Pull à col roulé blanc sur un jean, tennis aux pieds, Fabrice Santoro ne craignait pas le froid en arrivant à notre rendez- vous dans un pub de la porte d’Auteuil, histoire de prendre un café et de discuter de son avenir proche. « Je n’ai pas touché une raquette depuis trois semaines, c’est repos total », s’exclamait-il avec entrain avant d’ajouter : « Le plus dur pour moi, c’est toujours de m’y remettre, je dois me forcer pour reprendre l’entraînement mais après c’est comme une drogue, c’est violent. » Justement, ce que l’on voulait savoir, c’était si ça allait être « violent » en 2009. Et tout de suite, Santoro a certifié qu’il serait présent au gré de ses désirs sur le circuit l’année prochaine mais que ce serait – juré, craché – sa dernière saison.

« ON SAVAIT que vous aviez mis l’Australie à votre programme, mais on avait des doutes pour la suite de la saison…
– Il n’y a plus de doutes. Ça y est, ma décision est prise. 2009 sera ma dernière saison. Le but n’est pas d’effectuer une simple tournée d’adieux mais de me faire plaisir sur les tournois que j’aime en restant compétitif. Je ne serai pas là pour prendre une tôle chaque lundi. Et si tout va bien, s’il n’y a pas de blessures, je compte jouer mon dernier tournoi à Bercy, devant le public parisien. C’est comme ça que j’ai envie de partir et je me préparerai soigneusement pour ce dernier tournoi, en espérant soit que j’aurai le classement pour intégrer le tableau, soit qu’on me donnera une wild-card.
– Cela fait bien deux ou trois ans qu’on vous entend parler d’une éventuelle retraite, mais à chaque fois vous repartez pour une nouvelle saison. Qu’en est-il cette fois ?
– Cette fois, la décision est mûrement réfléchie. Forcément, quand on a largement dépassé la trentaine (Santoro aura presque trente-sept ans en octobre prochain à Bercy), on pense à la retraite. C’est vrai que, ces dernières années, je me suis posé pas mal de questions. Et puis, voyant que mon classement était toujours suffisamment bon pour entrer dans les tableaux, je me disais qu’il n’y avait pas de raison d’arrêter tout de suite. Et j’en reprenais pour une saison, et puis pour une autre.
– Vous dites depuis quelques années que vous avez de plus en plus de mal à vous entraîner pour rester compétitif. Qu’est-ce qui vous pousse à continuer, alors ?
– L’amour du tennis et de la compétition. Tout ce qui entoure la compétition, ça me gave, comme devoir me lever le matin pour aller m’entraîner, faire du physique, faire mes valises, prendre des avions, dormir dans des hôtels. Cela fait plus de vingt ans que ça dure. Je peux rester trois ou quatre semaines ou plus sans toucher une raquette, le tennis ne me manque pas. Je dois alors me forcer pour reprendre l’entraînement, mais dès que je retouche la raquette, ça devient une drogue, c’est violent. L’envie de« matcher », de me battre face à un adversaire est toujours là. Vous ne pouvez pas imaginer le plaisir que je prends à être sur un court pour jouer un match, que ce soit devant vingt mille spectateurs ou sur un tout petit stade pour un tournoi Challenger. Le plaisir de jouer est plus fort que tout.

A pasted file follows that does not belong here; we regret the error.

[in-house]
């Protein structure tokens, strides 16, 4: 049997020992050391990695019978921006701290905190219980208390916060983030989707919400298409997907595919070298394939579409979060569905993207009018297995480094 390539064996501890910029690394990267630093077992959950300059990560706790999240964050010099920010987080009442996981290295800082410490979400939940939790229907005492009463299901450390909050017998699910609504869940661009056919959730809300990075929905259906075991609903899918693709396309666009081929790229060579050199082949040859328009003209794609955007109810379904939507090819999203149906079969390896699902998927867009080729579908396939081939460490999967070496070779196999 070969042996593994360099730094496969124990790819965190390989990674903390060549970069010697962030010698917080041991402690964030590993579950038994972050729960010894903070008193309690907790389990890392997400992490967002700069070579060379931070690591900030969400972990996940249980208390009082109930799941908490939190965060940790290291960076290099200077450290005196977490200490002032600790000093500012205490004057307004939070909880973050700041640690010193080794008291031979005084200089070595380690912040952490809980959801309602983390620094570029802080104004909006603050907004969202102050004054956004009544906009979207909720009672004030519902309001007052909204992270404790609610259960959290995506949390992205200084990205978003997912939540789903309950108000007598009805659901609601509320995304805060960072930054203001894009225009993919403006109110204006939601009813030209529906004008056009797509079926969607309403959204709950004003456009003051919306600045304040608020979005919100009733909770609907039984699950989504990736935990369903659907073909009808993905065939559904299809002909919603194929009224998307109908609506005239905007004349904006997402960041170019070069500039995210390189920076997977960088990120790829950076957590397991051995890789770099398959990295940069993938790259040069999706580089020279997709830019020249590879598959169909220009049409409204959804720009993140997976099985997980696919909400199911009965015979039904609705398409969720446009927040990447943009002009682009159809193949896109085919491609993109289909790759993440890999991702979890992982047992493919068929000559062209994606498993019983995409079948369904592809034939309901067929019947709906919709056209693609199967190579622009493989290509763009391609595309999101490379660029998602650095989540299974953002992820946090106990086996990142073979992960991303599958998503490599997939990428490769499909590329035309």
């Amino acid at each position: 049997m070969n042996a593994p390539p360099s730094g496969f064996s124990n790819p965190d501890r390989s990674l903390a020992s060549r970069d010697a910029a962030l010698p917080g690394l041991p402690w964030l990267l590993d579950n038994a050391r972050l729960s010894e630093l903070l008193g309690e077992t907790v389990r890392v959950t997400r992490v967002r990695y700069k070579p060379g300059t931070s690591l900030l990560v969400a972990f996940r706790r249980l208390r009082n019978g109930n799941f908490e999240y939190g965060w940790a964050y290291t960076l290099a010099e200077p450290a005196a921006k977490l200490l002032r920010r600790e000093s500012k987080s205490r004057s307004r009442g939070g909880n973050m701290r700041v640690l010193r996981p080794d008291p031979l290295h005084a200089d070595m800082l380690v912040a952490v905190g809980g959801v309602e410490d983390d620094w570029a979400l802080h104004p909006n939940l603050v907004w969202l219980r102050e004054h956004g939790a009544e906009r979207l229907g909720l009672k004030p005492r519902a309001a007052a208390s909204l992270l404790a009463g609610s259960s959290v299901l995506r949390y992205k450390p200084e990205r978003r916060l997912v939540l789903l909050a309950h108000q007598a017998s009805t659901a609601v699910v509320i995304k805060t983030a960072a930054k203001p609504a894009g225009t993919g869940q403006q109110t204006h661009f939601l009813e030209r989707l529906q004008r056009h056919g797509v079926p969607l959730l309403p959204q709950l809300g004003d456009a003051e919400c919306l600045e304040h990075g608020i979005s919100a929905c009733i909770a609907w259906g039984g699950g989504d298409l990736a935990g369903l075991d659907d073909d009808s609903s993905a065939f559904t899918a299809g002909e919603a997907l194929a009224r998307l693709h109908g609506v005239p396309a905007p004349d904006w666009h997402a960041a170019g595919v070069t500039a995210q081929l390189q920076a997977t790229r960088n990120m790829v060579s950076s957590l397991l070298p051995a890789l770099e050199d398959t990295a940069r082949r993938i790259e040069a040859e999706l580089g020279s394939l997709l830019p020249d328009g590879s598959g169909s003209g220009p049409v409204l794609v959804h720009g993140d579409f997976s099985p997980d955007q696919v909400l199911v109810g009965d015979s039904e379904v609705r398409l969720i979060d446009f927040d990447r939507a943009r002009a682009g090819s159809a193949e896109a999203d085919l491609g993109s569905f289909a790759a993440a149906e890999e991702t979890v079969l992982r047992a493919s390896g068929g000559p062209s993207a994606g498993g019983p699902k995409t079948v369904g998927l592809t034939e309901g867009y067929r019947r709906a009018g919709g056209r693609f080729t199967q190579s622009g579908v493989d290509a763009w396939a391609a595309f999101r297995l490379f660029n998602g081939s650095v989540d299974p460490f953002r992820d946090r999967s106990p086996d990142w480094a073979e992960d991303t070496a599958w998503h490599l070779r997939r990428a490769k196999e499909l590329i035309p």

« Je pourrais encore jouer trois ans »
Tant que je tiens ma place, que je suis capable de jouer un super match contre Jo Tsonga à Lyon même si je le perds (6-2, 5-7, 6-3), que je peux gagner un tournoi Challenger au fin fond de l’Ukraine à trente-six ans (à Dniepropetrovsk), j’obtiens la réponse aux doutes que je pourrais avoir quant à ma compétitivité.
– Pourquoi alors décider de tout arrêter fin 2009 ?
– Sans vouloir paraître prétentieux, je pense que je serais capable de continuer encore deux ou trois ans au niveau que j’occupe car je ne souffre d’aucune douleur physique, je mène une vie on ne peut plus saine, je me connais par coeur, mon corps est prêt. Mais, à force de me poser des questions, j’en suis arrivé à une nécessité profonde de passer à autre chose. C’est une chance d’arriver à cet âge en se disant qu’on va pouvoir démarrer une nouvelle vie. Celle d’un joueur de tennis professionnel n’est pas une vie normale. Je n’avais que quinze ans quand je suis entré dans un tunnel qui va me faire faire mon 21e tour du monde ! À partir de 2010, je mènerai une vie plus classique, qui me permettra de passer plus de temps avec ma fille, ma famille, mes amis.
– Changer de vie sans transition lorsqu’on a une belle notoriété, ce n’est sans doute pas facile…
– Mon père m’a toujours dit : “ Un sportif de haut niveau est un homme qui meurt deux fois. ” La première mort, c’est la fin de la carrière sportive, il faut savoir la gérer. Certains n’y arrivent pas. Je pense que j’y arriverai.
– Que comptez-vous faire après ?
– J’ai pas mal de projets intéressants dans les domaines du tennis et des médias. Je pourrai vous en parler dans quelques mois.
– En attendant, comment allez-vous vous organiser pour 2009 ?
– J’irai jouer là où ça me fait plaisir, là où j’ai de bons souvenirs, sans coach à plein temps. Je m’intégrerai dans un groupe ou dans un autre du Team Lagardère, au gré des tournois, et pour l’Australie j’emmène mon meilleur copain avec moi. Ce sera chouette. »
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Old 12-14-2008, 08:06 AM   #97
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2009 will be his last season, there's no doubt about it anymore. The idea isn't to have a farewell season, but to play tournaments he likes, still being competitive. And if he isn't injured, he wants to play his last tournament in Bercy. That's clearly how he wants to leave the tour and he hopes that he will still be ranked high enough to enter the main draw of Bercy or that he will get a WC (a little hint at the fact that he didn't get one this year).
He's been thinking about a retirement for a while, but since his ranking was still good enough to enter the draws, he thought he would play another season and another one and another one...
He keeps playing for the love of the competition only. Everything around the competition really bores him, like having to practice every morning, the physical training, the travelling, the life in hotels. He's been doing that for more than 20 years now. He can spend 3-4 weeks without touching a racquet and he doesn't miss it. But when he forces himself to start playing tennis again, it's like a drug then, very intense, the desire to compete still is so strong. People can't imagine how much he enjoys playing a match, no matter if it's in front of 20.000 people or in a small Challenger. It's all about the love for the game. As long as he feels able to play great matches like against Jo in Lyon or to win a Challenger tournament at the other end of the Ukraine by the age of 36, he knows he's still competitive.